Looking back, in my case, my stressors or trigger-points were physical (poor diet, sedentary lifestyle and frequent international travel); emotional (tendency towards avarice, melancholy and rage) and psycho-spiritual (lack of a spiritual practice and disconnect with the Divine).

Watch video of Bhat’s story

My cancer coaching builds on my life lessons, and focuses on the following three insights:

  1. Cancer arises from within a person, and not from external or foreign agents, contrary to what people believe.
  2. Cancer needs a new language. Its common negative connotations—such as ‘monster’, ‘scourge’, ‘internal terrorist’ and ‘death sentence’— drain hope and create despair. A positive vocabulary, by contrast, actually energizes and empowers.
  3. Cancer is not a ‘bump in the road’. I reframe it as a ‘fork in the road’—it can provide a new direction, towards growth and transformation.

Yoga: The Vehicle, Path or Destination?

I grew up in Mumbai and was introduced to the practice of yoga in my teens. It was mostly physical (Asana) and some breath-work (Pranayama). When I started working, I had very little time for any physical activity. But early in my career, I developed sinusitis, and so took up yoga again; certain regular practices (Kriya) cured me completely.

Thereafter work took me to other parts of India and then Singapore, and my exercise routine comprised some stretching, walking and trekking—but very little yoga. When we moved to London, Nilima had already dived deep into yoga and gained her teaching certification. I would, quite reluctantly, accompany her to the Sunday open class, where I was clearly out of shape and out of depth.

Ironically, after my cancer surgery and my decision against chemotherapy, the first people we consulted were Nilima’s senior yoga teachers in London, who pointed us to a Traditional Chinese Medicine (TCM) practitioner with excellent credentials and a terrific track record with cancer. He opened us up to the world of Holistic & Integrated medicine. When we moved to Hong Kong, I integrated yoga and meditation (Pratyahara and Dhyana) into my life and my work. Without any doubt, I have benefited at every level—physical, emotional, mental, systemic and spiritual.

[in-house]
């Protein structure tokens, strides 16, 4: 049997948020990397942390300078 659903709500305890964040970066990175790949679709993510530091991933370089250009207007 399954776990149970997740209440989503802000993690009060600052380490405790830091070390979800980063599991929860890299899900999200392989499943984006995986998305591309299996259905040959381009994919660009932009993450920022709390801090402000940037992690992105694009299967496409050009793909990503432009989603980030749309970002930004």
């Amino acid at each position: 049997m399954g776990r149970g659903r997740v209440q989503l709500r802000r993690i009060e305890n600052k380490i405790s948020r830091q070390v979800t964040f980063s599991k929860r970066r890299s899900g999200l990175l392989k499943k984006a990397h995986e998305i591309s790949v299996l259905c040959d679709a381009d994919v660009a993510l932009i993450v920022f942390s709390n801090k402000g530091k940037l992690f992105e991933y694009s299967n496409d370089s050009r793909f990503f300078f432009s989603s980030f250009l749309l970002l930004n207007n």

I have experienced yoga as a ‘vehicle’ through Hatha Yoga, that has provided the physical practice, breathing and relaxation, and as a ‘path’ through Raja Yoga, which focuses on mental concentration, and  I have absorbed the sincere devotion of Bhakti Yoga, along with learning the action-as-service of Karma Yoga. However, I have a long way to go, to fully experience Yoga as the ‘destination’, that is, the union with the Divine. All I can say is that as my practice has deepened, I find myself in contact with a deeper, sweeter, richer and wiser part of me. It is a non-cognitive, intimate and nourishing experience. Not to mention, a key factor in my healing.

Vijay Bhat lives in Mumbai with his wife, Nilima, an author and spiritual guide. To read more about him and his work, go to www.cancerawakens.com.  You can email him at cancerawakens@gmail.com
Watch Vijay tell his story – https://tinyurl.com/lmxu2dn